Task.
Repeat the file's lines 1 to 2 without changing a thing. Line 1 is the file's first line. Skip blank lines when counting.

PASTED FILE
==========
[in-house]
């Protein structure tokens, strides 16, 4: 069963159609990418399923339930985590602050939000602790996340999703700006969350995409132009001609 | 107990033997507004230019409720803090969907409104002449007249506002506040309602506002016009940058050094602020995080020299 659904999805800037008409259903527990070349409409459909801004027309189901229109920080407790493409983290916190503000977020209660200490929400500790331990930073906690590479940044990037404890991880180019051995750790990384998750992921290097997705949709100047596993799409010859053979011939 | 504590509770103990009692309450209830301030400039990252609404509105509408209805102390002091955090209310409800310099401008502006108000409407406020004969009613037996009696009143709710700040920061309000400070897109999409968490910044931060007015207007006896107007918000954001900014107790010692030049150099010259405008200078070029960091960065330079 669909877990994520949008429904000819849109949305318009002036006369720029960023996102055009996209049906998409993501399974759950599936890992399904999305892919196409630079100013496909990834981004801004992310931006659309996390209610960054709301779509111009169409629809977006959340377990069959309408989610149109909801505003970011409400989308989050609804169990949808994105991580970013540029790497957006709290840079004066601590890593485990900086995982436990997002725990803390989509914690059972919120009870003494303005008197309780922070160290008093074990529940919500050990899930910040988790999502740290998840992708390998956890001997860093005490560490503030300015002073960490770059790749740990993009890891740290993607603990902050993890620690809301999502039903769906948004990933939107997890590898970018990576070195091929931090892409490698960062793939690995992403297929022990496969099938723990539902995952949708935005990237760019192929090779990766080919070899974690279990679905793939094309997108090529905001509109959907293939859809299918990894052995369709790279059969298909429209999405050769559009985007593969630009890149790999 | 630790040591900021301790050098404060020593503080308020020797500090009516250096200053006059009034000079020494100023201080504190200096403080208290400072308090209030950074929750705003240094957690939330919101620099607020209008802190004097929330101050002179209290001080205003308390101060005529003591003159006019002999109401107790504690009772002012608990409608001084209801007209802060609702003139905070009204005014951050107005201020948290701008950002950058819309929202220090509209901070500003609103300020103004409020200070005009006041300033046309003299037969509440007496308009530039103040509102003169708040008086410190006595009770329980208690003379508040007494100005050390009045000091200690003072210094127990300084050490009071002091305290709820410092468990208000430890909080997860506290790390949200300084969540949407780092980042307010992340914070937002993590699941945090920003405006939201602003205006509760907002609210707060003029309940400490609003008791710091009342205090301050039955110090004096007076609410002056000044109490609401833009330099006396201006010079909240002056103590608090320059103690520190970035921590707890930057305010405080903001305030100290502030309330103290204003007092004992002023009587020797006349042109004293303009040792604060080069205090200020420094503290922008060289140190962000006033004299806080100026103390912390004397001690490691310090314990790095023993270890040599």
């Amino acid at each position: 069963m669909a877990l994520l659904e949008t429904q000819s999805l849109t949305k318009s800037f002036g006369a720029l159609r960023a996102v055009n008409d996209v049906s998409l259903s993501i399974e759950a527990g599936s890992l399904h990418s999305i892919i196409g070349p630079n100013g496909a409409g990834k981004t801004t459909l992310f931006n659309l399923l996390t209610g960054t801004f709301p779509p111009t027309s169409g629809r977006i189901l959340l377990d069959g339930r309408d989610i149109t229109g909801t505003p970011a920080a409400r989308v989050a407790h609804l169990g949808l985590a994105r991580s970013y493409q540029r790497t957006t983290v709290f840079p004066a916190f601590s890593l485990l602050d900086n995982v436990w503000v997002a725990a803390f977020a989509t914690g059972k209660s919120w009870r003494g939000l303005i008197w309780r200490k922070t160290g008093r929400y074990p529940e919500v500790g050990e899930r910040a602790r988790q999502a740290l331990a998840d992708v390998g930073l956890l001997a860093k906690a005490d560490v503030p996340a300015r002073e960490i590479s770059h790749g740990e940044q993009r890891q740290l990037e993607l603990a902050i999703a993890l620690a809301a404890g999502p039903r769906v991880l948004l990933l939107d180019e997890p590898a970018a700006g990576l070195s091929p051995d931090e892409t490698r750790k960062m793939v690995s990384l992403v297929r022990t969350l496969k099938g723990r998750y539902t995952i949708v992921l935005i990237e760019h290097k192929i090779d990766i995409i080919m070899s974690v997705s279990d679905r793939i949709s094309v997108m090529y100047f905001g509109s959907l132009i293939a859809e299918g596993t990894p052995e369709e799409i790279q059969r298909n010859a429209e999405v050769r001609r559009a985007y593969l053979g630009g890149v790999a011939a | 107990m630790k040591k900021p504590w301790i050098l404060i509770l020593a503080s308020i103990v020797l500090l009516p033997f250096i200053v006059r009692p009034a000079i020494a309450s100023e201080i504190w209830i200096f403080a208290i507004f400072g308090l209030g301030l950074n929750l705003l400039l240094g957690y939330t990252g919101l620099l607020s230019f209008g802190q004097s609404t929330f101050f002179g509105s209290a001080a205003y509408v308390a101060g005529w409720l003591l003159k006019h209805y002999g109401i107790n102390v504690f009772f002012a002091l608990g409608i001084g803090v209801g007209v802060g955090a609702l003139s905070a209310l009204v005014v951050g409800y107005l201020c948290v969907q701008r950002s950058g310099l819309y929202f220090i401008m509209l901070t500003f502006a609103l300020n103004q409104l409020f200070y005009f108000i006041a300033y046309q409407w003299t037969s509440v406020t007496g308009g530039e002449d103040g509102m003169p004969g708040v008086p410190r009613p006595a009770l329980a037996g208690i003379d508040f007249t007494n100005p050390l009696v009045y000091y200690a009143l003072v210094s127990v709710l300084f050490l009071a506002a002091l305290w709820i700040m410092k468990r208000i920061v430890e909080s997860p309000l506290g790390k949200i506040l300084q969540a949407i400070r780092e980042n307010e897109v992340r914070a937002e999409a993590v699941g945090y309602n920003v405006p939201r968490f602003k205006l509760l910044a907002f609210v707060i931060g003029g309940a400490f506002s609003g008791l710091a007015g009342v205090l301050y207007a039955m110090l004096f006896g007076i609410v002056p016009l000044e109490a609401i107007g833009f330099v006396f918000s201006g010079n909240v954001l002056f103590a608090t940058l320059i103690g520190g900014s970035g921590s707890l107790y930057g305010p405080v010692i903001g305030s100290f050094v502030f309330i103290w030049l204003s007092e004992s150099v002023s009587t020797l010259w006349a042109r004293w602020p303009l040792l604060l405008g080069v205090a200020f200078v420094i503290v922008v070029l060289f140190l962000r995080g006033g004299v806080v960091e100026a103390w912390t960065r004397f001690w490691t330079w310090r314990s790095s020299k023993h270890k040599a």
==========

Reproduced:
[in-house]
């Protein structure tokens, strides 16, 4: 069963159609990418399923339930985590602050939000602790996340999703700006969350995409132009001609 | 107990033997507004230019409720803090969907409104002449007249506002506040309602506002016009940058050094602020995080020299 659904999805800037008409259903527990070349409409459909801004027309189901229109920080407790493409983290916190503000977020209660200490929400500790331990930073906690590479940044990037404890991880180019051995750790990384998750992921290097997705949709100047596993799409010859053979011939 | 504590509770103990009692309450209830301030400039990252609404509105509408209805102390002091955090209310409800310099401008502006108000409407406020004969009613037996009696009143709710700040920061309000400070897109999409968490910044931060007015207007006896107007918000954001900014107790010692030049150099010259405008200078070029960091960065330079 669909877990994520949008429904000819849109949305318009002036006369720029960023996102055009996209049906998409993501399974759950599936890992399904999305892919196409630079100013496909990834981004801004992310931006659309996390209610960054709301779509111009169409629809977006959340377990069959309408989610149109909801505003970011409400989308989050609804169990949808994105991580970013540029790497957006709290840079004066601590890593485990900086995982436990997002725990803390989509914690059972919120009870003494303005008197309780922070160290008093074990529940919500050990899930910040988790999502740290998840992708390998956890001997860093005490560490503030300015002073960490770059790749740990993009890891740290993607603990902050993890620690809301999502039903769906948004990933939107997890590898970018990576070195091929931090892409490698960062793939690995992403297929022990496969099938723990539902995952949708935005990237760019192929090779990766080919070899974690279990679905793939094309997108090529905001509109959907293939859809299918990894052995369709790279059969298909429209999405050769559009985007593969630009890149790999 | 630790040591900021301790050098404060020593503080308020020797500090009516250096200053006059009034000079020494100023201080504190200096403080208290400072308090209030950074929750705003240094957690939330919101620099607020209008802190004097929330101050002179209290001080205003308390101060005529003591003159006019002999109401107790504690009772002012608990409608001084209801007209802060609702003139905070009204005014951050107005201020948290701008950002950058819309929202220090509209901070500003609103300020103004409020200070005009006041300033046309003299037969509440007496308009530039103040509102003169708040008086410190006595009770329980208690003379508040007494100005050390009045000091200690003072210094127990300084050490009071002091305290709820410092468990208000430890909080997860506290790390949200300084969540949407780092980042307010992340914070937002993590699941945090920003405006939201602003205006509760907002609210707060003029309940400490609003008791710091009342205090301050039955110090004096007076609410002056000044109490609401833009330099006396201006010079909240002056103590608090320059103690520190970035921590707890930057305010405080903001305030100290502030309330103290204003007092004992002023009587020797006349042109004293303009040792604060080069205090200020420094503290922008060289140190962000006033004299806080100026103390912390004397001690490691310090314990790095023993270890040599």